Technology can be hugely helpful when it comes to communicating with colleagues and clients, speeding up document revisions, and finding information like a professional sleuth — but as most people experience, it also has a dark side.
In our always-on society, people answer work emails in the middle of the night, even if they’re on vacation. Chiming in on a project or sending a “quick message” to a client can be done while waiting in line for coffee, but even with these strategies, it can feel like you’re never fully caught up. And that sensation of running behind can affect productivity. But there are simple, small ways to get on track.
“Setting unrealistic expectations for yourself sets you up for failure,” notes Larry Kim, founder and CTO of Internet marketing software company WordStream. “Don’t be afraid to start with baby steps and work up from there.”
In order to be more efficient and productive, he says it pays to create better tactics around technology usage. Here are three that can help:
1. Turn off alerts: Depending on how you set up your smartphone or laptop, you may get notifications for a wide variety of applications, from email to social media messages. “It’s terribly tough to get into your Zen zone when your phone is buzzing every few minutes,” Kim says.
The first step is to shut the notifications off, and the next is to schedule a block of time to deal with all those emails and requests. This doesn’t have to be a large chunk of hours — in fact, it’s much easier if you create a brief window with a defined timeframe. For example, you might decide to answer emails during the first 10 minutes of every hour, and any email that can’t be handed in that time gets pushed to a larger afternoon block that you’ve set for yourself. Then, use your smartphone to set a timer of exactly 10 minutes. Although this “beat the clock” approach may seem anxiety provoking, it can actually feel like an exhilarating game.
2. Find an app that works for you: Not surprisingly, productivity tools abound in the app world, allowing you to schedule social media posts, save articles to read later, and keep all your passwords in one place. Two that are especially helpful for time management are Toggl and Yast.
Attorneys and other legal professionals are already familiar with tracking time to ascertain billable hours, so adding a simple app for other time management can be easy. Also, teams can use these apps, so you might run a small department on one of these apps in order to do reporting and project management.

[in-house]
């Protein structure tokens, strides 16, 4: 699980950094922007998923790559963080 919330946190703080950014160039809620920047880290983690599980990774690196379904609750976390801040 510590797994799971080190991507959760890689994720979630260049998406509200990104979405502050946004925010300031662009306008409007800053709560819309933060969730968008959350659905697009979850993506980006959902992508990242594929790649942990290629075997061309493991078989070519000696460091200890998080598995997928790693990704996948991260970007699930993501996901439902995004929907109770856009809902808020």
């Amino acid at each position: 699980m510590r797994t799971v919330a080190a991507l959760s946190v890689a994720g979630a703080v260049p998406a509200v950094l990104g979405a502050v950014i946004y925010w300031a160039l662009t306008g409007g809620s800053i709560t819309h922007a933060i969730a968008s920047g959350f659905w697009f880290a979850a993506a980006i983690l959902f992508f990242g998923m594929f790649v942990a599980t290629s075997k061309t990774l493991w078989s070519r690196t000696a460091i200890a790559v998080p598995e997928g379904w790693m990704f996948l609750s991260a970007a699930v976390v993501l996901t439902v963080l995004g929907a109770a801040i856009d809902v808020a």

Another popular app is Evernote, which allows you to create digital notebooks for keeping track of expenses, managing your calendar, planning trips, and keeping notes. Users often rave about how they only have to take photos of meeting briefs or receipts and the app will organize those into digital repositories.
3. Get help from IT: What stresses you out the most? Trying to catch up on email, or learning new tech systems? Maybe both? Whatever it might be, one top strategy is to ask for help — which is often as close as your nearest IT employee. It’s possible that you’re getting too much junk mail, which may require a finer mesh on your spam filter, or you need a one-on-one lesson in the big security protocols that IT just implemented.
Having employees embrace change by getting insight from IT is always welcome among technology professionals, says Jeremiah Talamantes, founder and managing partner of Minneapolis-based consulting firm RedTeam Security. “If your outlook is that technology is making you anxious or tense, there are ways to approach that,” he notes. “IT is there to reduce friction, so approaching them will help you enlist some powerful allies in your drive toward becoming more productive and less stressed.”
Most likely, even after implementing significant changes, you may still feel like you’re always on the run. But putting these controls around technology usage can be helpful for feeling like you’re running toward a productivity goal, rather than always trying to catch up.
Elizabeth Millard has been writing about technology for nearly 20 years. Her work has appeared in ABA Journal, Law Office Computing, Business 2.0, eWeek, and TechNewsWorld.